One of the most talked about ads at the 2016 Rio Summer Olympics came from Under Armour, not an IOC sponsor. The ad focused on the grueling work that got US swimmer Michael Phelps to the Olympics showing him practicing in an endless pool with The Kills “The Last Goodbye” as the soundtrack. The ad closed with the tagline "It's what you do in the dark that puts you in the light". No Rule 40 infringement whatsoever.
Like Phelps, for brands to win at the Olympics, they will need to be fast.
The Paris Olympics are approaching fast, but brands can still get in the Games. There are plenty of different profiles of athletes and sports to choose from. Some will act as a media channel helping you spread your messages to their many followers (sometimes millions) on social media, others will help you with content crafting stories that resonate with your brands (there is no one better to tell stories of overcoming barriers, discipline, and precision like an Olympic athlete), while a few will be excellent ambassadors to interact with employees and customers. No matter your brand need, athletes can be a powerful and cost-effective alternative.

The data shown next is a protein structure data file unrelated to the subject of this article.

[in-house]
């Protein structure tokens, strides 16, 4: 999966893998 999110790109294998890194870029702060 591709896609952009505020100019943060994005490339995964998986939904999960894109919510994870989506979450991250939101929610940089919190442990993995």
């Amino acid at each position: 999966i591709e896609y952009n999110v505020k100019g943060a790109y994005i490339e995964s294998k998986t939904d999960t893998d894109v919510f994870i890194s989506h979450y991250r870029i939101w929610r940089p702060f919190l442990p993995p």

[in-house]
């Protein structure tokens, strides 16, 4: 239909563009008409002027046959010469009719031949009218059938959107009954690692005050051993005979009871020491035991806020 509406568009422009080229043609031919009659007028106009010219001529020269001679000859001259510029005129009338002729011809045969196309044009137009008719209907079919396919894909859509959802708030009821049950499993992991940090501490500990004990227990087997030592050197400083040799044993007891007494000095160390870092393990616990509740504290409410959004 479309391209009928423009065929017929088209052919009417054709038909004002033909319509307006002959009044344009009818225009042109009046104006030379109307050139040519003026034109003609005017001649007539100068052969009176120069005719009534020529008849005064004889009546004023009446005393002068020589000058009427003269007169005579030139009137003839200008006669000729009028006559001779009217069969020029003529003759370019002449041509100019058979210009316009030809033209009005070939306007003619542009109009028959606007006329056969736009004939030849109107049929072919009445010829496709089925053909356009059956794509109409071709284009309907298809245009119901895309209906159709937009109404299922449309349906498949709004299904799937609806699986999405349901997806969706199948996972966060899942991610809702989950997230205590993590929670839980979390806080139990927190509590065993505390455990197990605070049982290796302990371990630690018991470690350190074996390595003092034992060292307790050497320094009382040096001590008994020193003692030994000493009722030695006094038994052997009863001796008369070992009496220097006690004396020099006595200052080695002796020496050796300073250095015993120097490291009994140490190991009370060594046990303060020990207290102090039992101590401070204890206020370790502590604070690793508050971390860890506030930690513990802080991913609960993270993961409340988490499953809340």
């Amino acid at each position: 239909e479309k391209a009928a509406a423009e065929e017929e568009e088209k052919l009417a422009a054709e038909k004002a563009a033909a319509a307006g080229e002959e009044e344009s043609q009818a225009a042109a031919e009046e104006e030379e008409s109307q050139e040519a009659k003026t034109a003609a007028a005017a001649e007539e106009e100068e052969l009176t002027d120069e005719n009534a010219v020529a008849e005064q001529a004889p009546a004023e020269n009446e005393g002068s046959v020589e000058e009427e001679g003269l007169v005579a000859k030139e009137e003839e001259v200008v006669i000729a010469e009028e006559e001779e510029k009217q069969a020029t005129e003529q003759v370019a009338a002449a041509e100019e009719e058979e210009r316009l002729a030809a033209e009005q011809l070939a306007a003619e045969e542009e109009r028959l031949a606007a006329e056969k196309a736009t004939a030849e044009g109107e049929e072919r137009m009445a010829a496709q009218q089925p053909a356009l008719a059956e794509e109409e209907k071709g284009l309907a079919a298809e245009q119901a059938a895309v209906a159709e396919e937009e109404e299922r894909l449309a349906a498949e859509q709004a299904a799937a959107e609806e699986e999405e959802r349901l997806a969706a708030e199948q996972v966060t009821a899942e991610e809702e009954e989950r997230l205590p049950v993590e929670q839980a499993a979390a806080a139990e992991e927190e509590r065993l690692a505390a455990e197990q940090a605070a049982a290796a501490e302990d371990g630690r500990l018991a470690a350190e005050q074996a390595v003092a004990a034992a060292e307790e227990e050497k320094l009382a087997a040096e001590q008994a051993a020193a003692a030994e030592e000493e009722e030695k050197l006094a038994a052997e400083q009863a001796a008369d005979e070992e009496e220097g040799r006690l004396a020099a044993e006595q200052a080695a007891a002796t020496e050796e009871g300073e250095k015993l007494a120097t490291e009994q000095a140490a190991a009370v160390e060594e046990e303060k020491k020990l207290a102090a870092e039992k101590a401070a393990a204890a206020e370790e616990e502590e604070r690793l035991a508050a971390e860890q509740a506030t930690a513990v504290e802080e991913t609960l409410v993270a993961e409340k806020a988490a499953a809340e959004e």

But the clock is ticking! Unlike most existing sponsors that can wait for the Opening Ceremony on July 26th, 2024, it is important to remember that brands activating Olympians need to launch their work prior to April 18th, 2024 (to meet the 90 days pre-Opening from Rule 40).
Taylor can help bring your ambition to life at the Paris Olympics.
The good news for non-sponsors is the options are many, the timeline is still manageable, and the quality of the work can make your brand connect to the audience that matters most, regardless of your status or investment level.
For that, the only contract required is with a strategic communications partner that can help elevate your brand via both paid and earned media. This is where Taylor can help you. We understand as well as anyone what it takes to create partnerships that marry brand and athlete values to deliver experiences that authentically connect and engage with consumers who matter most. We’ve been activating in and around sports, marquee sporting events and athletes for 40 years - be it Olympics, FIFA World Cup, Super Bowl or US Opens with brands like P&G, Adidas, MasterCard, Coca Cola, Nike and AT&T. Let us partner with you to understand and shape your possibilities for growth.